August 6, 2007 in City

Smooth sailing on I-90

By The Spokesman-Review
 

It took two summers and $13 million, but the Interstate 90 viaduct through downtown Spokane is now open and as smooth as a baby’s rear.

OK, maybe not that smooth, but the deep ruts are gone and with them the wrinkles that have been furrowing commuters’ brows since construction began in May.

“We’re pretty thrilled by the quality of work. It’s a really smooth ride,” said Robert Blegen, a Washington State Department of Transportation engineer.

Downtown traffic signal timing should be back to usual today with the opening of all downtown freeway ramps, and signs indicating alternate routes will be removed by the end of the week.

Midspan

Washington ranks in the middle of the pack when it comes to deficient bridges, according to the conservative think tank, the Reason Foundation.

With 24.55 percent of its bridges deficient in 2005, according to the group, Washington ranked 27th.

Idaho was number 13 with almost 19 percent of its bridges rated deficient.

Bridge cynicism

West Side politicos are speculating that last week’s Twin Cities bridge disaster could boost a Puget Sound-area tax measure to raise money for $16 billion in transportation projects there, at least according to a story in the Seattle Post-Intelligencer.

It wouldn’t be the first time fear has been cited as a factor in transportation tax proposals.

In 2005, some conspiracy theorists accused the Washington State Department of Transportation of loosening rocks to cause slides that covered Interstate 90 just before an initiative to repeal a 9.5-cent gas tax increase hit the ballot. The gas tax wasn’t repealed and rocks continue to slide onto roads.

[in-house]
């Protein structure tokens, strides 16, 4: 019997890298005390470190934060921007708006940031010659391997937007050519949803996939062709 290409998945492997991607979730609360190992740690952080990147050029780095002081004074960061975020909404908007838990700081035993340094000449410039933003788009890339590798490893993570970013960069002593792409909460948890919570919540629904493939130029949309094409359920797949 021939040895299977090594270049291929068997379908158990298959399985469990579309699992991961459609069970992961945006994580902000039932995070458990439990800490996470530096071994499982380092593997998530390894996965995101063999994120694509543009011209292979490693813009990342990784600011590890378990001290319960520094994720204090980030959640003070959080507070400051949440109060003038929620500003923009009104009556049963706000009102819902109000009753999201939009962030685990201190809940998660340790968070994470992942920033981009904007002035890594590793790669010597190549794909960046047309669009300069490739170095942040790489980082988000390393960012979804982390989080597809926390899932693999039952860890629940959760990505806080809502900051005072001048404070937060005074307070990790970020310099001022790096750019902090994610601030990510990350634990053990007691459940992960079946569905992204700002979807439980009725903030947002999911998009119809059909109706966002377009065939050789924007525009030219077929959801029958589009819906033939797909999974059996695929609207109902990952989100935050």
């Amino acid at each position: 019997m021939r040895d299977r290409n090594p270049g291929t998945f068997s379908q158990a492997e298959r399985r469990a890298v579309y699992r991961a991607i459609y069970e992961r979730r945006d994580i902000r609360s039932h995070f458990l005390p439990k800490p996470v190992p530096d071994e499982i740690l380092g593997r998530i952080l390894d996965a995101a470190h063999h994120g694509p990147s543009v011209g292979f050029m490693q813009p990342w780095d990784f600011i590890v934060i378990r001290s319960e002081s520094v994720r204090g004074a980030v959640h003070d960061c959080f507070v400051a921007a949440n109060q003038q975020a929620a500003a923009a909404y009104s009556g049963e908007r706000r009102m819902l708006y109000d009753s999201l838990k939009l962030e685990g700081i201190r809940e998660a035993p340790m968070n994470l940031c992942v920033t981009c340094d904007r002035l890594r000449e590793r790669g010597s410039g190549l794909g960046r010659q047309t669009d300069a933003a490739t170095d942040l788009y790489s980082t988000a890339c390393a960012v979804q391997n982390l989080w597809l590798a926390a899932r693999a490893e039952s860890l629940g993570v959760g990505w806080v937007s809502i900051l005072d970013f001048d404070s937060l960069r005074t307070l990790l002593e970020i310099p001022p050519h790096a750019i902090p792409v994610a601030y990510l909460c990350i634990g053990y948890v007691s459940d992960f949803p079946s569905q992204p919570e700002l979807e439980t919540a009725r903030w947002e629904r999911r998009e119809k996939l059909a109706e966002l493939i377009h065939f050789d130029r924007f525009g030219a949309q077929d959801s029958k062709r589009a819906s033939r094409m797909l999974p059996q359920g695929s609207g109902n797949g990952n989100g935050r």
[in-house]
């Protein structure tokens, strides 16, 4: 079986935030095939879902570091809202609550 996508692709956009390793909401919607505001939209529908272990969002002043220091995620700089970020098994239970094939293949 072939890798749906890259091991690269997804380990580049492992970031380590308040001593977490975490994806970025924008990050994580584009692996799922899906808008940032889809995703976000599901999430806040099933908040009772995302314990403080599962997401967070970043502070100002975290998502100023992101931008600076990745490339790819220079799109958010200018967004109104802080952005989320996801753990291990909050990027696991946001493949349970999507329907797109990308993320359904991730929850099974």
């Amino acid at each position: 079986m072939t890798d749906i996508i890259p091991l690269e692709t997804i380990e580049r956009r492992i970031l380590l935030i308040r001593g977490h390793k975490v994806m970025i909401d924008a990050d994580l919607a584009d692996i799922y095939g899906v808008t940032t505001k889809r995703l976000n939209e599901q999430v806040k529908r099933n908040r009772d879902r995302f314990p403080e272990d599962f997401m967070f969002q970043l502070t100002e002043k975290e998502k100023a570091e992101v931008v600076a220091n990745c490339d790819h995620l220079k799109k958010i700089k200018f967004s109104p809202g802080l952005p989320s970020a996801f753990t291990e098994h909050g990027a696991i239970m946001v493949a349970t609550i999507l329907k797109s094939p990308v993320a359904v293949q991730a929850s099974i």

Bicycle lane funding

Spokane City Council will consider a proposal tonight to allocate $50,000 for bike lanes on Southeast Boulevard as part of a repaving project.

The street is considered a key bike route in the city’s comprehensive plan but has not always been treated as such.

A recent project to add a turn lane to the center of the roadway near its intersection with 25th Avenue created problems for cyclists. It eliminated the bike lane there.

Walkable ‘hoods

An online mash-up with Google maps rates addresses based on the number of schools, shops, restaurants, parks and other amenities within a one-mile radius.

A look at area locales showed they ranged from “driving only” areas to “walkers’ paradises.”

Spokane City Hall scored 98 out of 100, making it such a paradise. Scoring in the “very walkable” category were the Coeur d’Alene Resort (77) and Spokane Valley City Hall (72).

Next on the chart, with some walkable locations, was Post Falls City Hall (68).

Woodridge Elementary (49) in Spokane’s Indian Trail neighborhood rated a “not walkable,” and with scores of 25, Lake City High School and Bowdish Elementary were “driving only.”

You can check out your address’s rating at www.walkscore.com.

The site even rates a few celebrity (and fictional celebrity) addresses.

The Soprano family’s suburban New Jersey house gets a “driving only” score. Guess they really did need those huge SUVs. And Paris Hilton’s address gets a “very walkable” designation. Bet she doesn’t even walk out to get the mail.

Slow going

I-90

•Eastbound I-90 will be reduced to two lanes Thursday from 4 a.m.-noon.

North Spokane

•Crestline Street is closed from Illinois to Wellesley.

•Ash Street is closed from Francis Avenue to Northwest Boulevard.

South Spokane

•Northbound U.S. Highway 195 is reduced to one lane in several places between Spangle and Hatch Road.

•Southeast Boulevard is closed from Perry Street to Fourth Avenue.

•Crews are working on the traffic signal at Grand Boulevard and 25th Avenue; expect delays.

Spokane Valley

•Highway 27 is reduced to single-lane traffic near 46th Avenue from 9 a.m. to 3:30 p.m.

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